When ice storms strike as they did in Canada and the American north-east in 1998, power lines can become so encrusted with ice that they collapse, leaving millions without electricity.
Victor Petrenko, at Dartmouth College in New Hampshire, thinks he has the answer – use the ice itself as the element.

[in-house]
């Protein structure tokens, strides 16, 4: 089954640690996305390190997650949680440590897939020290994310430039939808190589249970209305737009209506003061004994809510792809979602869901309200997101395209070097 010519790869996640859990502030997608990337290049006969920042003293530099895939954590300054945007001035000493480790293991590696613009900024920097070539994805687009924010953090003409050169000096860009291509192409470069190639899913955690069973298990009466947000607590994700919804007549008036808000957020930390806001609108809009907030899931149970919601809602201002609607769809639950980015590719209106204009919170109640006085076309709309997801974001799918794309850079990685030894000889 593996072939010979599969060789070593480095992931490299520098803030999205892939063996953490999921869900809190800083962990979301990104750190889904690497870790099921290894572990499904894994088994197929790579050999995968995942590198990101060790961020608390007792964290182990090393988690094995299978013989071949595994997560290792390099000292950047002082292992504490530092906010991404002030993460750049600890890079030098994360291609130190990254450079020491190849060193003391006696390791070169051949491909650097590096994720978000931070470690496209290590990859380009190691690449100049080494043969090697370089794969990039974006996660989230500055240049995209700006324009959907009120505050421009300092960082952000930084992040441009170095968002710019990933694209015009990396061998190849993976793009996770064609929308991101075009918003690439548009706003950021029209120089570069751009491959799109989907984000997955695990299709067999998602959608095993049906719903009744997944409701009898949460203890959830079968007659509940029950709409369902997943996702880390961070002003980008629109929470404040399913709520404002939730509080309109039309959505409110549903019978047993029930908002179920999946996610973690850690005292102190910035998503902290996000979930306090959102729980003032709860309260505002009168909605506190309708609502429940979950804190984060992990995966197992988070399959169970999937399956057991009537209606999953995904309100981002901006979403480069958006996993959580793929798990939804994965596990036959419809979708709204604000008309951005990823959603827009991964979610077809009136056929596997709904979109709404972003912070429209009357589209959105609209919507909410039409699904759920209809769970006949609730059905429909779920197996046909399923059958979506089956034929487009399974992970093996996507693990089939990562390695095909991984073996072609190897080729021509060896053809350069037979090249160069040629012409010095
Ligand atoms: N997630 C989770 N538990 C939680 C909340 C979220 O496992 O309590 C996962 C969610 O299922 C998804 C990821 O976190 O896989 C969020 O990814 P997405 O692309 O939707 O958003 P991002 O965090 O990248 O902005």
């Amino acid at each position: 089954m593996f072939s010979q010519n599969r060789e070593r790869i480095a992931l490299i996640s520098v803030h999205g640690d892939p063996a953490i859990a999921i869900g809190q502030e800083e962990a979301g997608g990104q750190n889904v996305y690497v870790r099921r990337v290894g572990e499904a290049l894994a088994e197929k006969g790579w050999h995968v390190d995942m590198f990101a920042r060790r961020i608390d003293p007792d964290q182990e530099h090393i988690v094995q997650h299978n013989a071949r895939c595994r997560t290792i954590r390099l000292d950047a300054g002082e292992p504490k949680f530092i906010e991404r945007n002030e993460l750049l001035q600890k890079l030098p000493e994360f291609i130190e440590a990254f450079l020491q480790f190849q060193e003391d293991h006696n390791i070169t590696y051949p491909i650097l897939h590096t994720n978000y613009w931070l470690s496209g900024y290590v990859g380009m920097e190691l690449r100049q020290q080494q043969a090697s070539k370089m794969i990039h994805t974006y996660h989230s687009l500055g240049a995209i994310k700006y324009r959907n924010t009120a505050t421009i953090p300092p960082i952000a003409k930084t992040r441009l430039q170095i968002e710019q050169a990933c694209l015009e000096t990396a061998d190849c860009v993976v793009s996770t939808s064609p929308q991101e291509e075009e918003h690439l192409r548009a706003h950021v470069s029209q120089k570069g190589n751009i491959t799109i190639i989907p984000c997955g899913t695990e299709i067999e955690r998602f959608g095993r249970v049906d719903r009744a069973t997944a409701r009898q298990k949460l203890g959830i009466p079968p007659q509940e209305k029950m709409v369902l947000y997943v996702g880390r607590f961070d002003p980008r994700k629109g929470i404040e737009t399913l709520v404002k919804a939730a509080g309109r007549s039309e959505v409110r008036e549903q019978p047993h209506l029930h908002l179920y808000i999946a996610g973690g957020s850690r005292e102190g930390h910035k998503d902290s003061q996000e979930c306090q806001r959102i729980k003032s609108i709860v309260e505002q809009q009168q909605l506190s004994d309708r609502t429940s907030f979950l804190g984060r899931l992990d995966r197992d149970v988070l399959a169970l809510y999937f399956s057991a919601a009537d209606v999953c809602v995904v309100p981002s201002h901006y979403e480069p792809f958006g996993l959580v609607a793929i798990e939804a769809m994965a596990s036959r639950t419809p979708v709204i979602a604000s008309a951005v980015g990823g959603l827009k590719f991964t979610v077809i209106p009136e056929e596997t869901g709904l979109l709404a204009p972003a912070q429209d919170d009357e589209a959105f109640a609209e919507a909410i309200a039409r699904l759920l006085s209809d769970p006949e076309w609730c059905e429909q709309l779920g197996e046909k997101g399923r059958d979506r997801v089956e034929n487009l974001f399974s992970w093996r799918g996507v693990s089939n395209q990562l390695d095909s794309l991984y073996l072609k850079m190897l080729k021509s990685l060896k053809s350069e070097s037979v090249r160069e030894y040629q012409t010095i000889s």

Working with a consortium of US and Canadian power companies, he has developed a system that sends high-frequency electrical signals along the cables to create a current in the ice build-up and melt it.
It runs off small power units placed along the lines every 100 kilometres or so. The signal does not reduce electricity transmission through the cables, and because it uses around 50 watts per 100 kilometres of line it should cost a fraction of what it normally takes to keep the lines clear.